Stop comparing where you’re at with where everyone else is. It doesn’t move you farther ahead, improve your situation, or help you find peace. It just feeds your shame, fuels your feelings of inadequacy, and ultimately, it keeps you stuck. The reality is that there is no one correct path in life. Everyone has their own unique journey. A path that’s right for someone else won’t necessarily be a path that’s right for you. And that’s okay. Your journey isn’t right or wrong, or good or bad. It’s just different. Your life isn’t meant to look like anyone else’s because you aren’t like anyone else. You’re a person all your own with a unique set of goals, obstacles, dreams, and needs. So stop comparing, and start living. You may not have ended up where you intended to go. But trust, for once, that you have ended up where you needed to be. Trust that you are in the right place at the right time. Trust that your life is enough. Trust that you are enough.
ambedo n. a kind of melacholic trance in which you become completely absorbed in vivid sensory details—raindrops skittering down a window, tall trees leaning in the wind, clouds of cream swirling in your coffee—which leads to a dawning awareness of the haunting fragility of life
It is hard to be a fat girl. No matter how much you tell yourself how sexy, talented, amazing, worthy, fabulous, and genius you are, there is a pretty serious backlash that you are facing – on a minute by minute basis. And, I’ll tell you, I consider myself pretty tough and persistently body positive, but it is not easy to be kick-ass all the time. Especially when someone tells you point blank to your fact that you are fat and you need to lose weight or you will… (insert really scary reason here – usually culminating in the fact that you will be fat, alone, and unlovable until you lose some weight).
And I absolutely guarantee that inside every phenomenal kick-ass fat positive role model is the tiniest inkling of doubt and fear, and every once and a while, when you are feeling a little vulnerable, even the toughest, most awesome girl can be tripped up, even if they refuse to admit it. I’ll even go out on a limb and say that I believe this so wholeheartedly – anyone who tells you otherwise is lying. This is not to say that we should just succumb to the cultural standards and get all weak in our knees when someone calls us fat – we will keep fighting and loving ourselves no matter what and becoming role models for other women to follow in our example, BUT there has to be some room for honesty in the equation. And honestly? It is not always easy to be a Body Image Warrior.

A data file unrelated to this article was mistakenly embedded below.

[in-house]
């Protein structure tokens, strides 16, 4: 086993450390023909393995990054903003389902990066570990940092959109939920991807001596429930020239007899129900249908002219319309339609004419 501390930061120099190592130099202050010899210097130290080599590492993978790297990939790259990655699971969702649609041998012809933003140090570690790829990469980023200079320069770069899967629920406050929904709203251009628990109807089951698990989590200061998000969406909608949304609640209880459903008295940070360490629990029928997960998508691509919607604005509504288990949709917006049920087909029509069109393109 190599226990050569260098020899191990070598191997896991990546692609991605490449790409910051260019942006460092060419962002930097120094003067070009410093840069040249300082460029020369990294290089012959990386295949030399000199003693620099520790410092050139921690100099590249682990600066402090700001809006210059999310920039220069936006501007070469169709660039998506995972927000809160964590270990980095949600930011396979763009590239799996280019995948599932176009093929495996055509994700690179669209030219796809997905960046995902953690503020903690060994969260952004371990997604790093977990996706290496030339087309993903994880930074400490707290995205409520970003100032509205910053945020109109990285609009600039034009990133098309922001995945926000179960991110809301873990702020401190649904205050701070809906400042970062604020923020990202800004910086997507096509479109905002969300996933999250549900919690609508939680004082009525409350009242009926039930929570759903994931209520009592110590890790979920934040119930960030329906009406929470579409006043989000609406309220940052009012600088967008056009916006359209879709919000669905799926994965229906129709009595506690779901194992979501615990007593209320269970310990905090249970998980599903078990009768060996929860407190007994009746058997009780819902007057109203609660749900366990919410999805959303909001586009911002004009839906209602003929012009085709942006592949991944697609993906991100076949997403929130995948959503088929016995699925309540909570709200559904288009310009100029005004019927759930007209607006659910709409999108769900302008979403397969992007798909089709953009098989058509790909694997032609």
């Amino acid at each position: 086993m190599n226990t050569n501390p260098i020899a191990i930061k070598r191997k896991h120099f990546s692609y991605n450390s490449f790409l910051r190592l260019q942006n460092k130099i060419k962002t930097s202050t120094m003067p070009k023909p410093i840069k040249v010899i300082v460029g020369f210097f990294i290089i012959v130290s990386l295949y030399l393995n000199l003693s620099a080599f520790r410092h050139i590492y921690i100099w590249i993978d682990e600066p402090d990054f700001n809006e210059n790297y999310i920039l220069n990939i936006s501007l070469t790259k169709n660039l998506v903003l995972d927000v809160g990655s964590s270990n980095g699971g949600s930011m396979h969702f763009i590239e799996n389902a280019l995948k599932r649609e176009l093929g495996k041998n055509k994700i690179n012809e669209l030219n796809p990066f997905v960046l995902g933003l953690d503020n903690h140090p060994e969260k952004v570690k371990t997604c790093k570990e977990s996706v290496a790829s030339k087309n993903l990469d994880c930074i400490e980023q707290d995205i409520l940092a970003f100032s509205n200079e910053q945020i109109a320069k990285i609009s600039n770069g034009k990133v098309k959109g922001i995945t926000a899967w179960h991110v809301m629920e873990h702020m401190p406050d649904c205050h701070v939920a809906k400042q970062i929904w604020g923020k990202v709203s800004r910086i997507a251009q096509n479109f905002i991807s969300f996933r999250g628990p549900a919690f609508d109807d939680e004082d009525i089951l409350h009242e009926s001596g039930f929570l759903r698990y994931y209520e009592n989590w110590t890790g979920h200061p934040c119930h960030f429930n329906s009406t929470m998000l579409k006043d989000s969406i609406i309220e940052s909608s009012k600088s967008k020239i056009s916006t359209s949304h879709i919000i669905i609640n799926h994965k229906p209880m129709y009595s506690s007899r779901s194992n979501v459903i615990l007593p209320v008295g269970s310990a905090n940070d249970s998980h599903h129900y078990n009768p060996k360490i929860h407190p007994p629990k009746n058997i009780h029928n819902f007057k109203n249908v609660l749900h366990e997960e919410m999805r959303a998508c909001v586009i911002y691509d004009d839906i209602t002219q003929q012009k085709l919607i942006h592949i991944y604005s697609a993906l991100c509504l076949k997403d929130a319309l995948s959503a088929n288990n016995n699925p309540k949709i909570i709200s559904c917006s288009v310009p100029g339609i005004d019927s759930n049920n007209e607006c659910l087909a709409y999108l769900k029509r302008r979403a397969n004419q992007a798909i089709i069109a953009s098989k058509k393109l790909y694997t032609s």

A psychiatrist once told me early in treatment, “Stop trying to make me like you,” and what a sobering and welcome smack in the face that statement was. Yet somehow, every day of my life is still a campaign for popularity, or better yet, a crowded funeral.
I think we ought to only read the kind of books that wound and stab us. If the book we are reading doesn’t wake us up with a blow on the head, what are we reading it for? So that it will make us happy, as you write? Good Lord, we would be happy precisely if we had no books, and the kind of books that make us happy are the kind we could write ourselves if we had to. But we need the books that affect us like a disaster, that grieve us deeply, like the death of someone we loved more than ourselves, like being banished into forests far from everyone, like a suicide. A book must be the axe for the frozen sea inside us. That is my belief.
What if all women were bigger and stronger than you? And thought they were smarter? What if women were the ones who started wars? What if too many of your friends had been raped by women wielding giant dildos and no K-Y Jelly? What if the state trooper who pulled you over on the New Jersey Turnpike was a woman and carried a gun? What if the ability to menstruate was the prerequisite for most high-paying jobs? What if your attractiveness to women depended on the size of your penis? What if every time women saw you they’d hoot and make jerking motions with their hands? What if women were always making jokes about how ugly penises are and how bad sperm tastes? What if you had to explain what’s wrong with your car to big sweaty women with greasy hands who stared at your crotch in a garage where you are surrounded by posters of naked men with hard-ons? What if men’s magazines featured cover photos of 14-year-old boys with socks tucked into the front of their jeans and articles like: “How to tell if your wife is unfaithful” or “What your doctor won’t tell you about your prostate” or “The truth about impotence”? What if the doctor who examined your prostate was a woman and called you “Honey”? What if you had to inhale your boss’ stale cigar breath as she insisted that sleeping with her was part of the job? What if you couldn’t get away because the company dress code required you wear shoes designed to keep you from running? And what if after all that women still wanted you to love them?
For the Men Who Still Don’t Get It, Carol Diehl. (via skeletales)